Kronenberger et al. (2005) found that violent media has a stronger impact on participants who suffered from disruptive behavior disorders. In addition, Sigurdsson et al. (2006) found that the acceptance of violence is strongly associated with the interest in violent computer games. Some researchers go so far as to propose interest in violent videogames as a strong indicator of personality disorders.

Interest in violent videogames may even be an indicator of family conflict. Research performed by Vandewater, Lee, and Shim (2005) found adolescents in high-conflict families watched more violent media, and younger children in high-conflict families played more moderately-violent videogames than non-violent videogames.

The Responsibility

With the current information, we now must ask who is responsible when a youth commits a crime and the violent videogames that he or she has played may have attributed to their violent demeanor. Many politicians and child advocacy groups would place the blame on the videogame publishers since they are creating a potentially hazardous product that is being marketed to young children and teenagers.

If we make a comparison between tobacco companies and videogame publishers, we will see that there are similar restrictions already in place. The Entertainment Software Rating Board (ESRB) rates videogames according to their content. If the ESRB rates a videogame for mature audiences, then only individuals who are 17 and older may purchase it. This is equivalent to state laws that require an individual to be 18 years of age to purchase tobacco products.

If the videogame publishers have to follows the rules of the ESRB and disclose all relevant material of the game so that the ESRB can give it an appropriate rating, then it shouldn’t be a problem since the violent videogames won’t be accessible to younger children. However, younger children do get violent videogames one way or another. Whose fault is it now? Many people would say that this is something the child’s parents should oversee. Parents and legal guardians are responsible for the health and well-being of their children, and therefore they are responsible in large part for the exposure (or lack thereof) to violence that their child receives. It is imperative that every parent who has a child that plays videogames takes it upon him or herself to understand the different ESRB ratings and takes an active interest in the games that their child plays.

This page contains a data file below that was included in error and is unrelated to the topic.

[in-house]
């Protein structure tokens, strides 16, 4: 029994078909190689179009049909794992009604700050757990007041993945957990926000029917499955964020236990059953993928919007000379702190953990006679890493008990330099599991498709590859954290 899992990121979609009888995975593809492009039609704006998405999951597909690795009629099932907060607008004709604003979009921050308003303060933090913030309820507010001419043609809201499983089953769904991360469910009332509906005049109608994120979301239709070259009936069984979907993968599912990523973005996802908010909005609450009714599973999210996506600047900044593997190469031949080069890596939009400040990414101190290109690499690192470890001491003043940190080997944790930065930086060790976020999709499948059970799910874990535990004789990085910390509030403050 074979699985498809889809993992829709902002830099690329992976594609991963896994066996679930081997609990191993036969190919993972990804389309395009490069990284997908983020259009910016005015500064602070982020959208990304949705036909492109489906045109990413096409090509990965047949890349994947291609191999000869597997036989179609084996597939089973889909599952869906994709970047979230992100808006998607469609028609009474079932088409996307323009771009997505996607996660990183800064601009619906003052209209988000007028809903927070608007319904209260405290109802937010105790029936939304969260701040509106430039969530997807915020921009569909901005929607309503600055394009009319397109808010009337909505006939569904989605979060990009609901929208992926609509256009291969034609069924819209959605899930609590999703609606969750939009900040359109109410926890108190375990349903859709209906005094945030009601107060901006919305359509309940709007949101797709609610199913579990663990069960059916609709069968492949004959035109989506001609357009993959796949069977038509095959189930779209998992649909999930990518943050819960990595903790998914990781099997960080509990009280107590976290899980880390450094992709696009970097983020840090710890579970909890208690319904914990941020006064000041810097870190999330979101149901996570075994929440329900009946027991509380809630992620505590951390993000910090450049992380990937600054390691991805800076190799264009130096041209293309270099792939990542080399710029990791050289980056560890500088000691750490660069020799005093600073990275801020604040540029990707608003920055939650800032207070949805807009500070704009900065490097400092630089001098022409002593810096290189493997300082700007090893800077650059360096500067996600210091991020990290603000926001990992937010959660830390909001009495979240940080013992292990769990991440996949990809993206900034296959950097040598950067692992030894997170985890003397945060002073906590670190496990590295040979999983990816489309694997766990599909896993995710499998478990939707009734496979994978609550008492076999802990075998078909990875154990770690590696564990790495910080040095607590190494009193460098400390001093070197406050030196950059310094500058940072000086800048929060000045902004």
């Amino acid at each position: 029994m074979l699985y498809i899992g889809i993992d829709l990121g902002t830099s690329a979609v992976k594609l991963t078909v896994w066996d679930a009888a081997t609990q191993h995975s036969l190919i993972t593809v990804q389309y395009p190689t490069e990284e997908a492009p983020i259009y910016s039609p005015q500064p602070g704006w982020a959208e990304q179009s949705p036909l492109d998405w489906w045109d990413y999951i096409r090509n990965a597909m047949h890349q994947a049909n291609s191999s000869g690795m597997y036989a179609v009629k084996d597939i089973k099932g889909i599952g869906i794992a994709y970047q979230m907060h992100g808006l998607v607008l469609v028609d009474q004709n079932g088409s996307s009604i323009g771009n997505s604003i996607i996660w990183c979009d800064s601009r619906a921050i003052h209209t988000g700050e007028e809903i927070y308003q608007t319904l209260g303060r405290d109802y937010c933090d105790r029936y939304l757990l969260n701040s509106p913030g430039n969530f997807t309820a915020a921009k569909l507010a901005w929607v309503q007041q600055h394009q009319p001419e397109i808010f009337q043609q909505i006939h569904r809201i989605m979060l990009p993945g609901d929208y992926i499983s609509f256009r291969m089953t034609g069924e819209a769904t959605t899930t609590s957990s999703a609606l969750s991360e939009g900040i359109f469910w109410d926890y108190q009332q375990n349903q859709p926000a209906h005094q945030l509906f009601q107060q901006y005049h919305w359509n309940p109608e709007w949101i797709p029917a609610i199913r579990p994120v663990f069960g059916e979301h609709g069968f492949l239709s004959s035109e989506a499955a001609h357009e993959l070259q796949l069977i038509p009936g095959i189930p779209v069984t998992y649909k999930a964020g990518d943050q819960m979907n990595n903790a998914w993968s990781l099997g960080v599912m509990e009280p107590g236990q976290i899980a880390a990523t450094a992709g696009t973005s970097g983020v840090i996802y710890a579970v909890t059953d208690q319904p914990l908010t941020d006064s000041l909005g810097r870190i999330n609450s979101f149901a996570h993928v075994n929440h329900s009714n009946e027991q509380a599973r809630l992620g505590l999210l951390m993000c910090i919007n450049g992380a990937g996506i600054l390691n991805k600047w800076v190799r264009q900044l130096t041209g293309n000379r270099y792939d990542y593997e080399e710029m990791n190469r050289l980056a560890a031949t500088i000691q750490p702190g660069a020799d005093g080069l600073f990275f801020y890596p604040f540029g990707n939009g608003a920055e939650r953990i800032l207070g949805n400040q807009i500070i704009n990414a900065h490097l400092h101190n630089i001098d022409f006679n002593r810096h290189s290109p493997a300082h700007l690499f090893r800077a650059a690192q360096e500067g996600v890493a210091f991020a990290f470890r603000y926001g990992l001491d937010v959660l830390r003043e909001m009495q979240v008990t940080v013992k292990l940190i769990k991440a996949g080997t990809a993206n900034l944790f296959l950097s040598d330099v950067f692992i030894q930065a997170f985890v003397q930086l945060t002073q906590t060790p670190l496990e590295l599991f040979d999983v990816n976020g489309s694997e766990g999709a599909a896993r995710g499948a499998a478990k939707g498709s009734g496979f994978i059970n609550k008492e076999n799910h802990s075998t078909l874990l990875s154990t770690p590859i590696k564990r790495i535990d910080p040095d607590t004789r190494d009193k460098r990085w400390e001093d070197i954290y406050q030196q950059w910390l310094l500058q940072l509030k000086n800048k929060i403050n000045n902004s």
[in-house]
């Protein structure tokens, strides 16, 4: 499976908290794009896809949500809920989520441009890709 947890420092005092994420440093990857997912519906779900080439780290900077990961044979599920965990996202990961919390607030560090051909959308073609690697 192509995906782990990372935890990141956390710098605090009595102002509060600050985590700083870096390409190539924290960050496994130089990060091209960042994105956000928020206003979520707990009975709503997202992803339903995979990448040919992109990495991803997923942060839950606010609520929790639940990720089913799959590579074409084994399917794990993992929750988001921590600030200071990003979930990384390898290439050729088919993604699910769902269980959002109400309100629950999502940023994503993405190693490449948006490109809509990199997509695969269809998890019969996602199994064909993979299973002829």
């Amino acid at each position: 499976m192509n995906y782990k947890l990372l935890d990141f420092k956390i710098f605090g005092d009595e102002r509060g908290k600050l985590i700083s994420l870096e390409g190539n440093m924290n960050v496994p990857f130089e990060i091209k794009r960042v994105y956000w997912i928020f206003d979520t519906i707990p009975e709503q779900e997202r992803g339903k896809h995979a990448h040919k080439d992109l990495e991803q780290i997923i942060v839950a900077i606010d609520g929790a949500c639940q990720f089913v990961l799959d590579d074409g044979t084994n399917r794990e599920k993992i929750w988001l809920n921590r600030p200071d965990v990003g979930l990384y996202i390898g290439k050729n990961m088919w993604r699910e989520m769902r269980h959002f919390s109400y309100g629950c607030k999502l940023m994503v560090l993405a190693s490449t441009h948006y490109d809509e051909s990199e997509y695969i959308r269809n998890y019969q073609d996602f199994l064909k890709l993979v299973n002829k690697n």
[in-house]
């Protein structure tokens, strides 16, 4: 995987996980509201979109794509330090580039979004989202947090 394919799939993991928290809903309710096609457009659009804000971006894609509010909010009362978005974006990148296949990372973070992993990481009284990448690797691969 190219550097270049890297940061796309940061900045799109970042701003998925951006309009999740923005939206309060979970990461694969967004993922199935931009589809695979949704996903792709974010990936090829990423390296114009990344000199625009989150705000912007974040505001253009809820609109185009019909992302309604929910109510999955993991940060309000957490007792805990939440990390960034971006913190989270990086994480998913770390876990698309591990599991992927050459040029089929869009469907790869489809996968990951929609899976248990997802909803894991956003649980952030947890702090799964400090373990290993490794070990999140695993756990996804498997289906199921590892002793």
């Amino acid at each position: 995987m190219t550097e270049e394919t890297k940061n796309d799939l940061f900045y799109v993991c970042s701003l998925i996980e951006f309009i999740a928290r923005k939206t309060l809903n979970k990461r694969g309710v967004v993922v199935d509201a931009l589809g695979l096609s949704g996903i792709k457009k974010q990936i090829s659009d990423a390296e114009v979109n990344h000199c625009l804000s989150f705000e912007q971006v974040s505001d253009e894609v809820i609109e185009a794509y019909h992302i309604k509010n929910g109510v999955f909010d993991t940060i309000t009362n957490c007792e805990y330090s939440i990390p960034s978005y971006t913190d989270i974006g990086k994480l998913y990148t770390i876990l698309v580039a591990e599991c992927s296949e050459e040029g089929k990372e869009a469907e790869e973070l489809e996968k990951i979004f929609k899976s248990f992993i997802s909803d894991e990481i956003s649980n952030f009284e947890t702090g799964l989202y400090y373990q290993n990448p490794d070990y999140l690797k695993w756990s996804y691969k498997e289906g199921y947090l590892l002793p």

References

Bartholow, B. D., Bushman, B. J., Setir, M. A. (2006). Chronic violent video game exposure and desensitization to violence: Behavioral and event-related brain potential data. Journal of Experimental Social Psychology, 42, 532-539.

Kronenberger, W.G, Mathews, V. P., Dunn, D. W., Wang, Y., Wood, E. A, Giauque, A. L., Larsen, J. J., Rembusch, M. E., Lowe, M. J., Li, T. (2005). Media violence exposure and executive functioning in aggressive and control adolescents. Journal of Clinical Psychology, 61 (6), 725-737
Sheese, B. E. & Graziano, W. G. (2005). Deciding to defect: The effects of video-game violence on cooperative behavior. Psychological Science, 16(5), 354-357.

Sigurdsson, J. F., Gisli, G. H., Bragason, A. V., Kristjansdottir, E., Sigfusdottir, I. D. (2006). The role of violent cognition in the relationship between personality and the involvement in violent films and computer games. Personality and Individual Differences, 41, 381-392.
Vandewater, E. A., Lee, J. H., Shim, M. (2005). Family conflict and violent electronic media use in school-aged children. Media Psychology, 7, 73-86.